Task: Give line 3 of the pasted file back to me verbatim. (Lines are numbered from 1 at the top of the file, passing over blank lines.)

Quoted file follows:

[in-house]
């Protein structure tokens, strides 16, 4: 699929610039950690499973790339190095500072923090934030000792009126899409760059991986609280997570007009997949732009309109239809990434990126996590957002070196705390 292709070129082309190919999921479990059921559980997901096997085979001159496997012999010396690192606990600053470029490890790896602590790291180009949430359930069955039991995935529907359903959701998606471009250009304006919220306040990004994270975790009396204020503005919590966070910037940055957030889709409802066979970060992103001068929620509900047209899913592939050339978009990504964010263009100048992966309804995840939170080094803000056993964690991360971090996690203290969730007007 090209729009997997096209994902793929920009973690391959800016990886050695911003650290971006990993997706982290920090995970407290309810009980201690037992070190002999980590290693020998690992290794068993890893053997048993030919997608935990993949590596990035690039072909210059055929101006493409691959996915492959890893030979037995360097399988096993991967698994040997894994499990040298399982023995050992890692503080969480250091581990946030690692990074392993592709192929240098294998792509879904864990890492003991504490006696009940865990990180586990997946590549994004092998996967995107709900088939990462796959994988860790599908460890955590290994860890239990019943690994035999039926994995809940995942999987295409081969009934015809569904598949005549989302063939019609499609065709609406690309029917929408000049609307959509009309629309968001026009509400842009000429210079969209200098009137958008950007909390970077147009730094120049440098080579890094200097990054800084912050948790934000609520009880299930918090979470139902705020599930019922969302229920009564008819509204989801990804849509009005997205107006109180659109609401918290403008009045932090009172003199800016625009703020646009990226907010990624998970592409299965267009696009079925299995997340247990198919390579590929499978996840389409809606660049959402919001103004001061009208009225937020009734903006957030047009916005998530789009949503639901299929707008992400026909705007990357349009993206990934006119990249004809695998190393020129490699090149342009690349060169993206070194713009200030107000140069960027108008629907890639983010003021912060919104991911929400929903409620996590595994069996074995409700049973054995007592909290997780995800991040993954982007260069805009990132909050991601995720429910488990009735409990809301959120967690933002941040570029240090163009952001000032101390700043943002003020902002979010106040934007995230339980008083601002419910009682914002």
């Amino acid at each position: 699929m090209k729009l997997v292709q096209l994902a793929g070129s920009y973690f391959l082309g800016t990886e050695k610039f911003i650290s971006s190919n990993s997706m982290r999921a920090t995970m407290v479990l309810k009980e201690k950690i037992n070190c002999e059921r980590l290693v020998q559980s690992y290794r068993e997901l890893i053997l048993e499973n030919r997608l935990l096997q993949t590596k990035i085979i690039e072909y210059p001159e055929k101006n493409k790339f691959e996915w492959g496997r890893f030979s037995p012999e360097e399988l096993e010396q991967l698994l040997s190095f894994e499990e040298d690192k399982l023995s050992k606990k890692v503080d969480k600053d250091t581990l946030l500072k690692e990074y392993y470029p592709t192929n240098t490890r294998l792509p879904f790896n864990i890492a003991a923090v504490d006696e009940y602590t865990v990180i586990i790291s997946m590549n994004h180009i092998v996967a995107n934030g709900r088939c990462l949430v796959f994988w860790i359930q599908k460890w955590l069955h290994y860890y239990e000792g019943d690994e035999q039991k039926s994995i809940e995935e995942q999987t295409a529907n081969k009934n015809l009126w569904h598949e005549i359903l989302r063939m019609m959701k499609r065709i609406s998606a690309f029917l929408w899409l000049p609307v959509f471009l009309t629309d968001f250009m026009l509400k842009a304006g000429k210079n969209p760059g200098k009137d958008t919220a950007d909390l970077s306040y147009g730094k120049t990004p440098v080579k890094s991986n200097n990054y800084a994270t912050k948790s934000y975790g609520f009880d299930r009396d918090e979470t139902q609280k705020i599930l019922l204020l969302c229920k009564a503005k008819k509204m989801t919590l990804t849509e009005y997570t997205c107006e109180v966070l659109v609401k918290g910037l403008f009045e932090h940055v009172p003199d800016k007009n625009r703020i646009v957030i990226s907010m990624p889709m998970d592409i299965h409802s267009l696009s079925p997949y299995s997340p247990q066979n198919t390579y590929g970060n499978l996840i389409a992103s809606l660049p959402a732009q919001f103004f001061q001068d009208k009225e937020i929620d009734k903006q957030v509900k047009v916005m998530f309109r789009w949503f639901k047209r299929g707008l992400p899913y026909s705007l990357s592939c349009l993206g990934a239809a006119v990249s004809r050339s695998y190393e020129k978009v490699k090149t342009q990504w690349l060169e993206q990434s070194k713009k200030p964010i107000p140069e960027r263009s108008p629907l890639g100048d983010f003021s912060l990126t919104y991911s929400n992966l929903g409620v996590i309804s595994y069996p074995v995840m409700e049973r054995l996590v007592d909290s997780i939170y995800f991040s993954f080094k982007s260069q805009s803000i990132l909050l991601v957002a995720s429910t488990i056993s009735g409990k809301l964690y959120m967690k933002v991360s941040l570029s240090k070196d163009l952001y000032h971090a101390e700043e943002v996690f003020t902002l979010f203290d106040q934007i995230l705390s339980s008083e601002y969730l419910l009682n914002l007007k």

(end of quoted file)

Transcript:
């Amino acid at each position: 699929m090209k729009l997997v292709q096209l994902a793929g070129s920009y973690f391959l082309g800016t990886e050695k610039f911003i650290s971006s190919n990993s997706m982290r999921a920090t995970m407290v479990l309810k009980e201690k950690i037992n070190c002999e059921r980590l290693v020998q559980s690992y290794r068993e997901l890893i053997l048993e499973n030919r997608l935990l096997q993949t590596k990035i085979i690039e072909y210059p001159e055929k101006n493409k790339f691959e996915w492959g496997r890893f030979s037995p012999e360097e399988l096993e010396q991967l698994l040997s190095f894994e499990e040298d690192k399982l023995s050992k606990k890692v503080d969480k600053d250091t581990l946030l500072k690692e990074y392993y470029p592709t192929n240098t490890r294998l792509p879904f790896n864990i890492a003991a923090v504490d006696e009940y602590t865990v990180i586990i790291s997946m590549n994004h180009i092998v996967a995107n934030g709900r088939c990462l949430v796959f994988w860790i359930q599908k460890w955590l069955h290994y860890y239990e000792g019943d690994e035999q039991k039926s994995i809940e995935e995942q999987t295409a529907n081969k009934n015809l009126w569904h598949e005549i359903l989302r063939m019609m959701k499609r065709i609406s998606a690309f029917l929408w899409l000049p609307v959509f471009l009309t629309d968001f250009m026009l509400k842009a304006g000429k210079n969209p760059g200098k009137d958008t919220a950007d909390l970077s306040y147009g730094k120049t990004p440098v080579k890094s991986n200097n990054y800084a994270t912050k948790s934000y975790g609520f009880d299930r009396d918090e979470t139902q609280k705020i599930l019922l204020l969302c229920k009564a503005k008819k509204m989801t919590l990804t849509e009005y997570t997205c107006e109180v966070l659109v609401k918290g910037l403008f009045e932090h940055v009172p003199d800016k007009n625009r703020i646009v957030i990226s907010m990624p889709m998970d592409i299965h409802s267009l696009s079925p997949y299995s997340p247990q066979n198919t390579y590929g970060n499978l996840i389409a992103s809606l660049p959402a732009q919001f103004f001061q001068d009208k009225e937020i929620d009734k903006q957030v509900k047009v916005m998530f309109r789009w949503f639901k047209r299929g707008l992400p899913y026909s705007l990357s592939c349009l993206g990934a239809a006119v990249s004809r050339s695998y190393e020129k978009v490699k090149t342009q990504w690349l060169e993206q990434s070194k713009k200030p964010i107000p140069e960027r263009s108008p629907l890639g100048d983010f003021s912060l990126t919104y991911s929400n992966l929903g409620v996590i309804s595994y069996p074995v995840m409700e049973r054995l996590v007592d909290s997780i939170y995800f991040s993954f080094k982007s260069q805009s803000i990132l909050l991601v957002a995720s429910t488990i056993s009735g409990k809301l964690y959120m967690k933002v991360s941040l570029s240090k070196d163009l952001y000032h971090a101390e700043e943002v996690f003020t902002l979010f203290d106040q934007i995230l705390s339980s008083e601002y969730l419910l009682n914002l007007k």